Synesius, Letter 106

Synesius of Cyrene (c.370-c.413) was a Neo-Platonic philosopher who became bishop of Ptolemais in the Cyrenaica. He left behind a small corpus of texts that offer much information about daily life in Late Antiquity, and about the christianization of the Roman world.

The addressee of the letter that is offered here in the translation by A. Fitzgerald, was Synesius' brother Euoptius, who lived in Ptolemais. About a quarter of the entire correspondence was directed to him: letters 51 (394), 55, 56, 54, 136, 135, 110 (all 396), the long letter 4 about a shipwreck in 397, 120, 104, 113 (401), 3, 35, 39, 32, 52, 65, 92, 106, 114, 109, 36 (all in 402), 127, 50, 18 (404), 125, 132 (405), 108, 107, 122, 95 (407), 53, 82, 84, 85, 86, 105 (409), 8, 87, 89 (411).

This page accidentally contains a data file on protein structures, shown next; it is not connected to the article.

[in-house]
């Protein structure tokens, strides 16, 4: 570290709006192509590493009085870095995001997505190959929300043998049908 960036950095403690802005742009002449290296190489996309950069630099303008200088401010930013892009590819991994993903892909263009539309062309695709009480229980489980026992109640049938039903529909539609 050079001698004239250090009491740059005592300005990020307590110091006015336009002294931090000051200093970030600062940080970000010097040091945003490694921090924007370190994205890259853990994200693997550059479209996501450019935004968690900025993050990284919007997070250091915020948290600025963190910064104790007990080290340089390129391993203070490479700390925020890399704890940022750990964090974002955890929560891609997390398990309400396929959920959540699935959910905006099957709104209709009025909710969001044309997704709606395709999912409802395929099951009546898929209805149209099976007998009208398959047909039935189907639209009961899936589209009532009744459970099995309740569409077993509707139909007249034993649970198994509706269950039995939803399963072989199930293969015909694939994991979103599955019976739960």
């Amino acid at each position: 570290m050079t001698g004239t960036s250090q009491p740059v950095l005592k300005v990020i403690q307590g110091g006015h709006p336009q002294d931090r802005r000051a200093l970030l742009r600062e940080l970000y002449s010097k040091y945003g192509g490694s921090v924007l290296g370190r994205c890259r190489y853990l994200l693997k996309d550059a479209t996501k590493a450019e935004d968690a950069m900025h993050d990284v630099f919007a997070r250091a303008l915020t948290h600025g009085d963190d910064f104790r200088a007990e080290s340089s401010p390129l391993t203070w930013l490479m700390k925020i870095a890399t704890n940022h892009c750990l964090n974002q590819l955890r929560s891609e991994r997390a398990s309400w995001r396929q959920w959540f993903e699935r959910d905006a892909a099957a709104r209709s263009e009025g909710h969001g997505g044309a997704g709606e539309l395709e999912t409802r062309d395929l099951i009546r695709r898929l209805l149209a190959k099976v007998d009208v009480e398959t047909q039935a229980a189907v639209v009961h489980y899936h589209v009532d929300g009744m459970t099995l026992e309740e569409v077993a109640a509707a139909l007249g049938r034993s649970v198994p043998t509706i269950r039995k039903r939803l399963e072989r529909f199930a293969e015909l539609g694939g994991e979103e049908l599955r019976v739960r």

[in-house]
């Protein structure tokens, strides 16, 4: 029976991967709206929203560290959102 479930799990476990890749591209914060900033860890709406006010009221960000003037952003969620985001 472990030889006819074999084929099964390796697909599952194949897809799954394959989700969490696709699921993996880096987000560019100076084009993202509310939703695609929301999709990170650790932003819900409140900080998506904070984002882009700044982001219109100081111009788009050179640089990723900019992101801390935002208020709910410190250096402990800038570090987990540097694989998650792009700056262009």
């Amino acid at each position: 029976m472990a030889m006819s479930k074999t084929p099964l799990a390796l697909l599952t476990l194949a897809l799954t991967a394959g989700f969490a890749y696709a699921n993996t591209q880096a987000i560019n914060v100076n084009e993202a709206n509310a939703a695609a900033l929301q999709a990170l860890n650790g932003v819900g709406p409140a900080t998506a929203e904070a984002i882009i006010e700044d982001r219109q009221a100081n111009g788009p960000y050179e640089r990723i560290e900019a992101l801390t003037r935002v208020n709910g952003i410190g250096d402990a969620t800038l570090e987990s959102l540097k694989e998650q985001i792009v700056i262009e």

Letter 106: On Gardening

[1] To his Brother

I asked the young man who brought me some silphium from you, whether you had grown it yourself, or whether it was a present you had received, a share of which you were passing on to me. I learned from him that your own garden, which you take such care of, yielded you this excellent plant, together with every other sort of fruit.

[2] I am doubly rejoiced both on the account of the beauty of this product, and on the account of the reputation your estate enjoys. Go on, then, and make the most of such fertile soil. Never tire of watering your beloved garden beds, and may they never weary of the labors of birth, so that you may have enough for your own use, and may send me whatever the seasons bring forth.